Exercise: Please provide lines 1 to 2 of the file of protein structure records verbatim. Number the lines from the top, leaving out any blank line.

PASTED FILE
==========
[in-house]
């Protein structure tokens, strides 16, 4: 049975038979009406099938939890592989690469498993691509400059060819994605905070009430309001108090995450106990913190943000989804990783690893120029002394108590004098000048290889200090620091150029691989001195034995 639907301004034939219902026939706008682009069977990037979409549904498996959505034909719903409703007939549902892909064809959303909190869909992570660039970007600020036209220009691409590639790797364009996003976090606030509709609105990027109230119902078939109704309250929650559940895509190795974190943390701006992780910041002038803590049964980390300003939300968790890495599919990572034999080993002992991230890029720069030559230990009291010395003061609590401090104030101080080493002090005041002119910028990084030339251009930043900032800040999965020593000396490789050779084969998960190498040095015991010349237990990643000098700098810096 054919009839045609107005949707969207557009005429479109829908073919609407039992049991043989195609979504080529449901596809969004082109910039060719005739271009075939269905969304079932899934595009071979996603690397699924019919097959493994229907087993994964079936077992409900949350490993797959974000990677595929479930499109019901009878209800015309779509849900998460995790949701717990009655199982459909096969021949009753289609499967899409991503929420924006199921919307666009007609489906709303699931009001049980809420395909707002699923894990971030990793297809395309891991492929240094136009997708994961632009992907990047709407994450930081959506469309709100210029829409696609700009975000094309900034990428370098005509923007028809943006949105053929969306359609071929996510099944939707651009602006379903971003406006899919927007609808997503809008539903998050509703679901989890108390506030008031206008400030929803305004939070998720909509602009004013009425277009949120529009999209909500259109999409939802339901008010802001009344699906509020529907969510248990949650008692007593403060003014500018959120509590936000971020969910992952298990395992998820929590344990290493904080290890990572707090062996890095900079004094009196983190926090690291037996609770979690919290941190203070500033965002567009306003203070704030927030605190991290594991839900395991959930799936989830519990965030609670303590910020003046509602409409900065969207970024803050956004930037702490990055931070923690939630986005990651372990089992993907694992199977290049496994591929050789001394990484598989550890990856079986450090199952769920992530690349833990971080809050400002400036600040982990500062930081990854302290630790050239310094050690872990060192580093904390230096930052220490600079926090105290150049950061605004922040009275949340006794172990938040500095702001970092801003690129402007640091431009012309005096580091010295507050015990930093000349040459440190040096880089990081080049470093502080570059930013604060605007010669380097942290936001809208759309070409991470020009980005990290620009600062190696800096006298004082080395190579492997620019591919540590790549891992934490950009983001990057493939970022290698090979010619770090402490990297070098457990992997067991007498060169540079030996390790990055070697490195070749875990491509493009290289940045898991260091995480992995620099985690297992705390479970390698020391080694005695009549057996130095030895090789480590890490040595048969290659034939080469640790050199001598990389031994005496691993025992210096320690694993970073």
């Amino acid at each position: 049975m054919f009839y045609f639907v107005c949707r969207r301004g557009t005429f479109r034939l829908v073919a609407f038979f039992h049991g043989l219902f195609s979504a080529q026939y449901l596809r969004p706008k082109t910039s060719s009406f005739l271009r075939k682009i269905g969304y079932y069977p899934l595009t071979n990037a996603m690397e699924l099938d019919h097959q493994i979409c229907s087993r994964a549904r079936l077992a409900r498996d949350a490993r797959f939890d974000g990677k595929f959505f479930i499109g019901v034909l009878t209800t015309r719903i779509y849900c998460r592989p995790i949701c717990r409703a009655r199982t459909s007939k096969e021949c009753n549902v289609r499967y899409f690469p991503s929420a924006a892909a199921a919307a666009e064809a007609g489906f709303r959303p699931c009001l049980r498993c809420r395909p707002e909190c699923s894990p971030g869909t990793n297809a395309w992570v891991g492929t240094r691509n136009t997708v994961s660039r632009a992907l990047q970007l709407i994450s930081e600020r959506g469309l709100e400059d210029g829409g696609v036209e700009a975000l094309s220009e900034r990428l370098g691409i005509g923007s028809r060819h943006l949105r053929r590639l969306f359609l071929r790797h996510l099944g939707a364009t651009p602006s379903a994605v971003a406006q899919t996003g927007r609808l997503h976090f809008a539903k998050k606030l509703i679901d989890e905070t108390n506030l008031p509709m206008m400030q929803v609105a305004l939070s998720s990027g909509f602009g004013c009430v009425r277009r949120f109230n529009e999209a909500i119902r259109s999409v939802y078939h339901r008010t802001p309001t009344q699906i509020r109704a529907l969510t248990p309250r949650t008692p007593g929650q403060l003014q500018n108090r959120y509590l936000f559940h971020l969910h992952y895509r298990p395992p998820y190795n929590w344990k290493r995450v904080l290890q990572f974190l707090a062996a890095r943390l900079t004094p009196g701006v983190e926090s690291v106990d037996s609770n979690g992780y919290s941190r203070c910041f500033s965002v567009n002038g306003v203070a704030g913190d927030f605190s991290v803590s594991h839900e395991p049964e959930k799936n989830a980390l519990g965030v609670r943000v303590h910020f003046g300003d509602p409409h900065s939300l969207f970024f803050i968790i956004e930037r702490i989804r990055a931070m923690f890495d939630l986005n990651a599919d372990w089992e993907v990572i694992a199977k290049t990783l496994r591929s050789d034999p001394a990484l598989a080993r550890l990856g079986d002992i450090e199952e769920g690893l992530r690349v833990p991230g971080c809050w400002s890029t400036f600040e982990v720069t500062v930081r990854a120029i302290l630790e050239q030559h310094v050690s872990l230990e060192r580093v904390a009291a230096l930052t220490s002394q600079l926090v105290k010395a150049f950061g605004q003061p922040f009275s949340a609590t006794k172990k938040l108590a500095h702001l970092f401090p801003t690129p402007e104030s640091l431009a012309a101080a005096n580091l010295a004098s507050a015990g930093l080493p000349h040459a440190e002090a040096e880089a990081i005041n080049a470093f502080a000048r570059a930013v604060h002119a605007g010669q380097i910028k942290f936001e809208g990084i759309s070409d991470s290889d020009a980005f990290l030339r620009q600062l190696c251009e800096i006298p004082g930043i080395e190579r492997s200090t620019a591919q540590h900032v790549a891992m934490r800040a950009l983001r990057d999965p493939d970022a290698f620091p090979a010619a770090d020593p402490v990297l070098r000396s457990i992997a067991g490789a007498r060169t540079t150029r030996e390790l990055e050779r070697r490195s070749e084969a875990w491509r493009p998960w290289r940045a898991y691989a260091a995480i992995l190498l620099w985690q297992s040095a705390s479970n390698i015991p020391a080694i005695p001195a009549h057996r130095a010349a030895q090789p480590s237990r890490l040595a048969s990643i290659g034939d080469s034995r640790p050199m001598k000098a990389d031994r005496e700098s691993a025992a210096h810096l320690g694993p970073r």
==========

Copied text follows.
[in-house]
């Protein structure tokens, strides 16, 4: 049975038979009406099938939890592989690469498993691509400059060819994605905070009430309001108090995450106990913190943000989804990783690893120029002394108590004098000048290889200090620091150029691989001195034995 639907301004034939219902026939706008682009069977990037979409549904498996959505034909719903409703007939549902892909064809959303909190869909992570660039970007600020036209220009691409590639790797364009996003976090606030509709609105990027109230119902078939109704309250929650559940895509190795974190943390701006992780910041002038803590049964980390300003939300968790890495599919990572034999080993002992991230890029720069030559230990009291010395003061609590401090104030101080080493002090005041002119910028990084030339251009930043900032800040999965020593000396490789050779084969998960190498040095015991010349237990990643000098700098810096 054919009839045609107005949707969207557009005429479109829908073919609407039992049991043989195609979504080529449901596809969004082109910039060719005739271009075939269905969304079932899934595009071979996603690397699924019919097959493994229907087993994964079936077992409900949350490993797959974000990677595929479930499109019901009878209800015309779509849900998460995790949701717990009655199982459909096969021949009753289609499967899409991503929420924006199921919307666009007609489906709303699931009001049980809420395909707002699923894990971030990793297809395309891991492929240094136009997708994961632009992907990047709407994450930081959506469309709100210029829409696609700009975000094309900034990428370098005509923007028809943006949105053929969306359609071929996510099944939707651009602006379903971003406006899919927007609808997503809008539903998050509703679901989890108390506030008031206008400030929803305004939070998720909509602009004013009425277009949120529009999209909500259109999409939802339901008010802001009344699906509020529907969510248990949650008692007593403060003014500018959120509590936000971020969910992952298990395992998820929590344990290493904080290890990572707090062996890095900079004094009196983190926090690291037996609770979690919290941190203070500033965002567009306003203070704030927030605190991290594991839900395991959930799936989830519990965030609670303590910020003046509602409409900065969207970024803050956004930037702490990055931070923690939630986005990651372990089992993907694992199977290049496994591929050789001394990484598989550890990856079986450090199952769920992530690349833990971080809050400002400036600040982990500062930081990854302290630790050239310094050690872990060192580093904390230096930052220490600079926090105290150049950061605004922040009275949340006794172990938040500095702001970092801003690129402007640091431009012309005096580091010295507050015990930093000349040459440190040096880089990081080049470093502080570059930013604060605007010669380097942290936001809208759309070409991470020009980005990290620009600062190696800096006298004082080395190579492997620019591919540590790549891992934490950009983001990057493939970022290698090979010619770090402490990297070098457990992997067991007498060169540079030996390790990055070697490195070749875990491509493009290289940045898991260091995480992995620099985690297992705390479970390698020391080694005695009549057996130095030895090789480590890490040595048969290659034939080469640790050199001598990389031994005496691993025992210096320690694993970073």